The election year has begun, and now is the time to apply for your absentee ballots for the primary, general, and special elections that will be held this year.
If you are on active duty in one of our nation’s eight uniformed services1, or if you are the spouse or dependent of an active-duty service member, 18 years or older and a U.S. citizen, you are eligible to vote in all U.S. elections in your voting jurisdiction.
Your right to vote if you are absent from your voting jurisdiction/domicile
Active duty service members and their eligible spouses and dependents who are “absent” or away from their voting residence address (domicile*) are eligible to vote under the protections of the Uniformed and Overseas Citizens Absentee Voting Act (UOCAVA). You may vote by absentee ballot for general, special, primary, and runoff elections for federal offices.
IMPORTANT: You do not have to be away from the United States, and you do not even have to be away from your domicile state. It is only necessary that you are absent, because of your service, from the place of your domicile*.
* How to determine your domicile for the purposes of voting
Your domicile address is your address for the purposes of voting (Voting Address). Your Voting Address determines your voting jurisdiction and where your ballot will be counted.
Generally speaking, if you are on active duty, your domicile is the place where you lived and had your domicile immediately before you entered active duty.
If, pursuant to your military assignment, you established a new domicile at the place where you physically reside, it would then become your new domicile.
Here is a fictitious example:
Josephine Smith graduated from Arlington High School in 2018 and enlisted in the Navy. She is still on active duty, and her domicile is still the house in Arlington where she was living just before she entered active duty in 2018. That was her parents' house, and she lived there until she enlisted.
Josephine is currently serving in the Navy in Norfolk, VA, 200 miles away from her family home in Arlington. She is eligible to vote by absentee ballot in Arlington, under the protections of UOCAVA.
Josephine's voting residence address/domicile is that Arlington house, unless she has established a new domicile at some other place while she has been on active duty over the last 6 years. It does not matter that her father died and her mother moved to Florida. Nor that that her mother sold the house and an unrelated family lives there now. It does not even matter that the house was torn down in 2022 to build a new shopping center. It is still Josephine’s voting address/domicile.
Your domicile (Voting Address) is not a “choice”
Your domicile is determined by law. You cannot choose to vote in a different state based on its favorable tax policy, nor can you choose a state based on the perception that it is “in play”—ie. that the election in that state is remarkably close and your vote might determine the outcome.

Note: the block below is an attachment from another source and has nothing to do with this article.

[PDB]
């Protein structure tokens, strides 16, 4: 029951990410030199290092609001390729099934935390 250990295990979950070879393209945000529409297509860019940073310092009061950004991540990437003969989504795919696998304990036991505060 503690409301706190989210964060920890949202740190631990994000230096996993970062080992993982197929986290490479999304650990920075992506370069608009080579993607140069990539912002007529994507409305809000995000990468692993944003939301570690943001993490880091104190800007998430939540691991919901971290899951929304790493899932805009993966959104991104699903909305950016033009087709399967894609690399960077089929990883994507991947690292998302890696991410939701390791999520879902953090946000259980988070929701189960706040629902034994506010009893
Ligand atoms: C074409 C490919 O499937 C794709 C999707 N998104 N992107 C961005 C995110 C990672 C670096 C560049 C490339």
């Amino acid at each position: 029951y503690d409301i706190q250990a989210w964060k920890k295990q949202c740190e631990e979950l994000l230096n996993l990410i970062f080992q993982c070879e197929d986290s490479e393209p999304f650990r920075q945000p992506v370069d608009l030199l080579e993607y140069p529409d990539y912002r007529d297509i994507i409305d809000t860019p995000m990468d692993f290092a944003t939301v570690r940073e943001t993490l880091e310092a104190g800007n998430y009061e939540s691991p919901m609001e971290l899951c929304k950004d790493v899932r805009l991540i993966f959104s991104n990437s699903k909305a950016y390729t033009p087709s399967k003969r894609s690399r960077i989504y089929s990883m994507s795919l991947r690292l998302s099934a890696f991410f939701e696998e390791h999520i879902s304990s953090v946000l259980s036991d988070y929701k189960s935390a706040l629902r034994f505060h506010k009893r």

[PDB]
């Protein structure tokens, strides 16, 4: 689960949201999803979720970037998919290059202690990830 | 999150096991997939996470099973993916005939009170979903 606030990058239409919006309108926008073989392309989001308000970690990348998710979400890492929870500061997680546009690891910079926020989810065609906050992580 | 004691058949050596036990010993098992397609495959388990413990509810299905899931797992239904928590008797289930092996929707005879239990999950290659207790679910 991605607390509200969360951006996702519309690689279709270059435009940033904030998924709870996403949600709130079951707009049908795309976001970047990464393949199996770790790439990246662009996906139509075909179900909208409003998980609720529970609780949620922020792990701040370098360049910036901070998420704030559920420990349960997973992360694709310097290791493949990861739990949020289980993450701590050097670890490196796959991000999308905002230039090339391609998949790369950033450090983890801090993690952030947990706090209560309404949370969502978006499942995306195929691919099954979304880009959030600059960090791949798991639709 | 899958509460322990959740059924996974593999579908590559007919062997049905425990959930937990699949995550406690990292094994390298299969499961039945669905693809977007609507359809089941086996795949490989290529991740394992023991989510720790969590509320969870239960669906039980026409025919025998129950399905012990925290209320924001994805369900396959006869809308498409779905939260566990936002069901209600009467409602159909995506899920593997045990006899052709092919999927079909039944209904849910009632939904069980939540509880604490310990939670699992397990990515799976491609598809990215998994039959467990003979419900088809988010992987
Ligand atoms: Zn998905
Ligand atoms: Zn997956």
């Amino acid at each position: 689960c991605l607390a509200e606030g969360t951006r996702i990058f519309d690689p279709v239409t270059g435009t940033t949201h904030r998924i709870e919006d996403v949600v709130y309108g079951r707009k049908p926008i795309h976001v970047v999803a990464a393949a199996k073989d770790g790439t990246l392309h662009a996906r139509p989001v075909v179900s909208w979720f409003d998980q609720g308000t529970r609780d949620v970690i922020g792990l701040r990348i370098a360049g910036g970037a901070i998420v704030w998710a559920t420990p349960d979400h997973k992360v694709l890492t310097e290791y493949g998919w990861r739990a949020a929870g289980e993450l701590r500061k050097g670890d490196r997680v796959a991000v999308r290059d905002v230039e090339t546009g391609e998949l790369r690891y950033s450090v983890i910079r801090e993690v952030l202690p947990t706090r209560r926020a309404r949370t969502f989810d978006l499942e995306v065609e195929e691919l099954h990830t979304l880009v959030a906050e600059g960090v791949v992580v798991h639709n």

Tax implications of your domicile
The Reserve Officers Association recommends that you see Law Review articles for further information regarding the domicile of active-duty service members and how that determination affects your tax obligations to the state where you physically reside. If you are uncertain about your domicile, make an appointment to meet with a military legal assistance attorney, and bring a copy of corresponding Law Review with you.
How to vote - steps involved in the military absentee voting process
Please see our step-by-step guide how to vote by absentee ballot under the protections of UOCAVA.
U.S. Vote Foundation is a nonpartisan, non-governmental, nonprofit public charity. The foundation welcomes uniformed services members, their spouses and dependents to use their full range of voter services. Please consult the Overseas Voting Tools and Services page listing. Note that the overseas and military voting process are essentially the same. References to “overseas voting” include absent military voters by default.
U.S. Vote Foundation's voter services will help you register and request your absentee ballot, find election dates and deadlines, election office contact information, and get answers to your questions about voting.
Voting for state and local offices
Military voters stationed in their voting jurisdiction have the right to vote in elections at all levels—local, state, and federal.
Military voters stationed away from their voting jurisdiction have the right to vote by absentee ballot for federal office candidates in U.S. primary and general elections.
Many states also extend full ballots, including state and local office candidates and referendums, to military voters who vote under UOCAVA.
The eight uniformed services include the armed forces (the Army, Navy, Marine Corps, Air Force, Coast Guard, and the newly created Space Force) as well as the commissioned corps of the Public Health Service and the commissioned corps of the National Oceanic and Atmospheric Administration. See 10 U.S.C. §§ 101(a)(4) and 101(a)(5).